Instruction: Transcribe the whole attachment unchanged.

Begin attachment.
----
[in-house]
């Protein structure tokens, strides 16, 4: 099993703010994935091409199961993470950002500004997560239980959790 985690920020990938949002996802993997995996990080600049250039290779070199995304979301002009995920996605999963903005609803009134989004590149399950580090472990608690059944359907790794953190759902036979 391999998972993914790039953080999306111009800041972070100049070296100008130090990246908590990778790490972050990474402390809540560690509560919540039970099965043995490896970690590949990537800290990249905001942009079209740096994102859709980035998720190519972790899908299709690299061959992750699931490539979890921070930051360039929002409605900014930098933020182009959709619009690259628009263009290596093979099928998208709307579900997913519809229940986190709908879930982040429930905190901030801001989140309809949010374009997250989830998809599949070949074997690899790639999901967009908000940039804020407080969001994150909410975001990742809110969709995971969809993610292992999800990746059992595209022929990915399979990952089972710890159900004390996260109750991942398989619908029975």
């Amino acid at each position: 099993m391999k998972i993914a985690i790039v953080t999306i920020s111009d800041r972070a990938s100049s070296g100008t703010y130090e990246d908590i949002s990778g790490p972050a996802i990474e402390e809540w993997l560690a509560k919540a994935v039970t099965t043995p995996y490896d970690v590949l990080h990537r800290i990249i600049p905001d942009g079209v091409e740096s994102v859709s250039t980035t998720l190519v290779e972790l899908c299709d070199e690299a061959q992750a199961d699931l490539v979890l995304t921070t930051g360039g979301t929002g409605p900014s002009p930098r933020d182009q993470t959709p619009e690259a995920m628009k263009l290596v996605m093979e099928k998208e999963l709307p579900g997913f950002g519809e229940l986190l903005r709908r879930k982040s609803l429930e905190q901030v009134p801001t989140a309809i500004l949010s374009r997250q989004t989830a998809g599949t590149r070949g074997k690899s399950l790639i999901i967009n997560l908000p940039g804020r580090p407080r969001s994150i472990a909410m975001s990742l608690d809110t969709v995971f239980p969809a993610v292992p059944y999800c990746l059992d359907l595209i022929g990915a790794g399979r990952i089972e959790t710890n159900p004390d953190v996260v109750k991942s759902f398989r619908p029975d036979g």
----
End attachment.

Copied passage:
[in-house]
């Protein structure tokens, strides 16, 4: 099993703010994935091409199961993470950002500004997560239980959790 985690920020990938949002996802993997995996990080600049250039290779070199995304979301002009995920996605999963903005609803009134989004590149399950580090472990608690059944359907790794953190759902036979 391999998972993914790039953080999306111009800041972070100049070296100008130090990246908590990778790490972050990474402390809540560690509560919540039970099965043995490896970690590949990537800290990249905001942009079209740096994102859709980035998720190519972790899908299709690299061959992750699931490539979890921070930051360039929002409605900014930098933020182009959709619009690259628009263009290596093979099928998208709307579900997913519809229940986190709908879930982040429930905190901030801001989140309809949010374009997250989830998809599949070949074997690899790639999901967009908000940039804020407080969001994150909410975001990742809110969709995971969809993610292992999800990746059992595209022929990915399979990952089972710890159900004390996260109750991942398989619908029975």
């Amino acid at each position: 099993m391999k998972i993914a985690i790039v953080t999306i920020s111009d800041r972070a990938s100049s070296g100008t703010y130090e990246d908590i949002s990778g790490p972050a996802i990474e402390e809540w993997l560690a509560k919540a994935v039970t099965t043995p995996y490896d970690v590949l990080h990537r800290i990249i600049p905001d942009g079209v091409e740096s994102v859709s250039t980035t998720l190519v290779e972790l899908c299709d070199e690299a061959q992750a199961d699931l490539v979890l995304t921070t930051g360039g979301t929002g409605p900014s002009p930098r933020d182009q993470t959709p619009e690259a995920m628009k263009l290596v996605m093979e099928k998208e999963l709307p579900g997913f950002g519809e229940l986190l903005r709908r879930k982040s609803l429930e905190q901030v009134p801001t989140a309809i500004l949010s374009r997250q989004t989830a998809g599949t590149r070949g074997k690899s399950l790639i999901i967009n997560l908000p940039g804020r580090p407080r969001s994150i472990a909410m975001s990742l608690d809110t969709v995971f239980p969809a993610v292992p059944y999800c990746l059992d359907l595209i022929g990915a790794g399979r990952i089972e959790t710890n159900p004390d953190v996260v109750k991942s759902f398989r619908p029975d036979g």